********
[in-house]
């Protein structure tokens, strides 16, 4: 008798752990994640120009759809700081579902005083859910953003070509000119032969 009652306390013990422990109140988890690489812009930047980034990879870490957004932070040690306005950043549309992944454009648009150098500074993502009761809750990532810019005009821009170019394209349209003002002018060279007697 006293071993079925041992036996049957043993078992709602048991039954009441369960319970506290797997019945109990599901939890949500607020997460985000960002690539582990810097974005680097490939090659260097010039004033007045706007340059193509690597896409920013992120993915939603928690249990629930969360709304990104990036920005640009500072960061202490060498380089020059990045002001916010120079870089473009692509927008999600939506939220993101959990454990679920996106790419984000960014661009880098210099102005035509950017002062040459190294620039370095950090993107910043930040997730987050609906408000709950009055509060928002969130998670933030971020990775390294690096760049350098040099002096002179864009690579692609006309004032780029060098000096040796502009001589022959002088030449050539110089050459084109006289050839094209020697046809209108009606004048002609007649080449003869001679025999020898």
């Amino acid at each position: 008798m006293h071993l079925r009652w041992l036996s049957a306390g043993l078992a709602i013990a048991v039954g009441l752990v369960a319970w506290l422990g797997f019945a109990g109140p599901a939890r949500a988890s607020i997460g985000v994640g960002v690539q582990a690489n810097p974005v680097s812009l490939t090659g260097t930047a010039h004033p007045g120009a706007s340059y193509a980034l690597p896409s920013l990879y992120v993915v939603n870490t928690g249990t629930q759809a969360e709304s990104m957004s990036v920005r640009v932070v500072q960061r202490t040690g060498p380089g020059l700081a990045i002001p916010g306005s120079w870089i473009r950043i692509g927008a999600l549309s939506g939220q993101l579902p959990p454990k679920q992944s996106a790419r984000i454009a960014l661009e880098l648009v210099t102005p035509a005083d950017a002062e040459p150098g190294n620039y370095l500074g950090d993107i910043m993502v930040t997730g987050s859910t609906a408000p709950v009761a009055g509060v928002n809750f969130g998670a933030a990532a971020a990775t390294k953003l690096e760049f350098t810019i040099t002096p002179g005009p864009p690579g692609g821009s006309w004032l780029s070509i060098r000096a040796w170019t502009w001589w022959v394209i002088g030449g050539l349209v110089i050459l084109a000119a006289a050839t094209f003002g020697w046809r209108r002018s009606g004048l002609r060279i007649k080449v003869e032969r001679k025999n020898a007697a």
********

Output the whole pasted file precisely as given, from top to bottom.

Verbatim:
[in-house]
């Protein structure tokens, strides 16, 4: 008798752990994640120009759809700081579902005083859910953003070509000119032969 009652306390013990422990109140988890690489812009930047980034990879870490957004932070040690306005950043549309992944454009648009150098500074993502009761809750990532810019005009821009170019394209349209003002002018060279007697 006293071993079925041992036996049957043993078992709602048991039954009441369960319970506290797997019945109990599901939890949500607020997460985000960002690539582990810097974005680097490939090659260097010039004033007045706007340059193509690597896409920013992120993915939603928690249990629930969360709304990104990036920005640009500072960061202490060498380089020059990045002001916010120079870089473009692509927008999600939506939220993101959990454990679920996106790419984000960014661009880098210099102005035509950017002062040459190294620039370095950090993107910043930040997730987050609906408000709950009055509060928002969130998670933030971020990775390294690096760049350098040099002096002179864009690579692609006309004032780029060098000096040796502009001589022959002088030449050539110089050459084109006289050839094209020697046809209108009606004048002609007649080449003869001679025999020898």
């Amino acid at each position: 008798m006293h071993l079925r009652w041992l036996s049957a306390g043993l078992a709602i013990a048991v039954g009441l752990v369960a319970w506290l422990g797997f019945a109990g109140p599901a939890r949500a988890s607020i997460g985000v994640g960002v690539q582990a690489n810097p974005v680097s812009l490939t090659g260097t930047a010039h004033p007045g120009a706007s340059y193509a980034l690597p896409s920013l990879y992120v993915v939603n870490t928690g249990t629930q759809a969360e709304s990104m957004s990036v920005r640009v932070v500072q960061r202490t040690g060498p380089g020059l700081a990045i002001p916010g306005s120079w870089i473009r950043i692509g927008a999600l549309s939506g939220q993101l579902p959990p454990k679920q992944s996106a790419r984000i454009a960014l661009e880098l648009v210099t102005p035509a005083d950017a002062e040459p150098g190294n620039y370095l500074g950090d993107i910043m993502v930040t997730g987050s859910t609906a408000p709950v009761a009055g509060v928002n809750f969130g998670a933030a990532a971020a990775t390294k953003l690096e760049f350098t810019i040099t002096p002179g005009p864009p690579g692609g821009s006309w004032l780029s070509i060098r000096a040796w170019t502009w001589w022959v394209i002088g030449g050539l349209v110089i050459l084109a000119a006289a050839t094209f003002g020697w046809r209108r002018s009606g004048l002609r060279i007649k080449v003869e032969r001679k025999n020898a007697a």